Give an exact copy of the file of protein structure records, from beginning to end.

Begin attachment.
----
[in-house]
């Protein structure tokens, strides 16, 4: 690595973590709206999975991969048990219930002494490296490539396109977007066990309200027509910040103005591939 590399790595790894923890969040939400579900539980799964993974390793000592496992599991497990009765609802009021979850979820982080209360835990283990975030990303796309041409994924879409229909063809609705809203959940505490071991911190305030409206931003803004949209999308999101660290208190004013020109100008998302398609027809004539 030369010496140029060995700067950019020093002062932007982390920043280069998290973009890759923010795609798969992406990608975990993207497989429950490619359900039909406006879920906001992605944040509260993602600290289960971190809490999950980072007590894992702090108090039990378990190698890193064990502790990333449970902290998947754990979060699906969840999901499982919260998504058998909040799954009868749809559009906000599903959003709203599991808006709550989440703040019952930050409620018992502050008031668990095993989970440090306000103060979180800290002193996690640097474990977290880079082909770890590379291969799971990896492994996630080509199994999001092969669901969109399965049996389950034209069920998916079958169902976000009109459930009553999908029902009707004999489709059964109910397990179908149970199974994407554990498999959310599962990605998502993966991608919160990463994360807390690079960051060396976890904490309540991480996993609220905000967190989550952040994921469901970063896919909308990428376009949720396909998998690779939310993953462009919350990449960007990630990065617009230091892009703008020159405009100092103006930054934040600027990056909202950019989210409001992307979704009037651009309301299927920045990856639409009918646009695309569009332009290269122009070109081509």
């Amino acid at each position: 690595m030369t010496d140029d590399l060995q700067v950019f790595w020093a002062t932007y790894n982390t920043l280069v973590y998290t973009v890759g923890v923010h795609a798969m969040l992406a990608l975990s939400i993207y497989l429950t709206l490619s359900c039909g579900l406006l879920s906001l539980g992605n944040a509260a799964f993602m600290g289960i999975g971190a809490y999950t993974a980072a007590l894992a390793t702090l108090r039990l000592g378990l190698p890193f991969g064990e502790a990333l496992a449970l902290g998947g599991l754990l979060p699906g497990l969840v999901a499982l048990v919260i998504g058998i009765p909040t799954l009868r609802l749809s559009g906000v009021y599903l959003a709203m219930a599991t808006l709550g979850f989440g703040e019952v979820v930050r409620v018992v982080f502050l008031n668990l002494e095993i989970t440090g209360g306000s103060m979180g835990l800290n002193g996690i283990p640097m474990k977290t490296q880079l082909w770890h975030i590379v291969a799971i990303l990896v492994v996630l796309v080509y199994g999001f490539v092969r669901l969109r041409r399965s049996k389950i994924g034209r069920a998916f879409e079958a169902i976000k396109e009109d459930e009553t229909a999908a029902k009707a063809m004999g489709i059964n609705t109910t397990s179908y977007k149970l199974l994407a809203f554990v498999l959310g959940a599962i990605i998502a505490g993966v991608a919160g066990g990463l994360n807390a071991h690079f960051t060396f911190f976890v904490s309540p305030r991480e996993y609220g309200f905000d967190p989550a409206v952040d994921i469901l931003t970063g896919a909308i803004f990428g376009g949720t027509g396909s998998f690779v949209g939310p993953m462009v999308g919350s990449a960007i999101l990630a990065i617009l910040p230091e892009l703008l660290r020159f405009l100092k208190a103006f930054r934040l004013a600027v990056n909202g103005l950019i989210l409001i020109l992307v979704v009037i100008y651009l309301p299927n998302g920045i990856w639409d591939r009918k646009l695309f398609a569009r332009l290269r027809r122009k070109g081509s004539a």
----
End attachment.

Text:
[in-house]
């Protein structure tokens, strides 16, 4: 690595973590709206999975991969048990219930002494490296490539396109977007066990309200027509910040103005591939 590399790595790894923890969040939400579900539980799964993974390793000592496992599991497990009765609802009021979850979820982080209360835990283990975030990303796309041409994924879409229909063809609705809203959940505490071991911190305030409206931003803004949209999308999101660290208190004013020109100008998302398609027809004539 030369010496140029060995700067950019020093002062932007982390920043280069998290973009890759923010795609798969992406990608975990993207497989429950490619359900039909406006879920906001992605944040509260993602600290289960971190809490999950980072007590894992702090108090039990378990190698890193064990502790990333449970902290998947754990979060699906969840999901499982919260998504058998909040799954009868749809559009906000599903959003709203599991808006709550989440703040019952930050409620018992502050008031668990095993989970440090306000103060979180800290002193996690640097474990977290880079082909770890590379291969799971990896492994996630080509199994999001092969669901969109399965049996389950034209069920998916079958169902976000009109459930009553999908029902009707004999489709059964109910397990179908149970199974994407554990498999959310599962990605998502993966991608919160990463994360807390690079960051060396976890904490309540991480996993609220905000967190989550952040994921469901970063896919909308990428376009949720396909998998690779939310993953462009919350990449960007990630990065617009230091892009703008020159405009100092103006930054934040600027990056909202950019989210409001992307979704009037651009309301299927920045990856639409009918646009695309569009332009290269122009070109081509």
């Amino acid at each position: 690595m030369t010496d140029d590399l060995q700067v950019f790595w020093a002062t932007y790894n982390t920043l280069v973590y998290t973009v890759g923890v923010h795609a798969m969040l992406a990608l975990s939400i993207y497989l429950t709206l490619s359900c039909g579900l406006l879920s906001l539980g992605n944040a509260a799964f993602m600290g289960i999975g971190a809490y999950t993974a980072a007590l894992a390793t702090l108090r039990l000592g378990l190698p890193f991969g064990e502790a990333l496992a449970l902290g998947g599991l754990l979060p699906g497990l969840v999901a499982l048990v919260i998504g058998i009765p909040t799954l009868r609802l749809s559009g906000v009021y599903l959003a709203m219930a599991t808006l709550g979850f989440g703040e019952v979820v930050r409620v018992v982080f502050l008031n668990l002494e095993i989970t440090g209360g306000s103060m979180g835990l800290n002193g996690i283990p640097m474990k977290t490296q880079l082909w770890h975030i590379v291969a799971i990303l990896v492994v996630l796309v080509y199994g999001f490539v092969r669901l969109r041409r399965s049996k389950i994924g034209r069920a998916f879409e079958a169902i976000k396109e009109d459930e009553t229909a999908a029902k009707a063809m004999g489709i059964n609705t109910t397990s179908y977007k149970l199974l994407a809203f554990v498999l959310g959940a599962i990605i998502a505490g993966v991608a919160g066990g990463l994360n807390a071991h690079f960051t060396f911190f976890v904490s309540p305030r991480e996993y609220g309200f905000d967190p989550a409206v952040d994921i469901l931003t970063g896919a909308i803004f990428g376009g949720t027509g396909s998998f690779v949209g939310p993953m462009v999308g919350s990449a960007i999101l990630a990065i617009l910040p230091e892009l703008l660290r020159f405009l100092k208190a103006f930054r934040l004013a600027v990056n909202g103005l950019i989210l409001i020109l992307v979704v009037i100008y651009l309301p299927n998302g920045i990856w639409d591939r009918k646009l695309f398609a569009r332009l290269r027809r122009k070109g081509s004539a």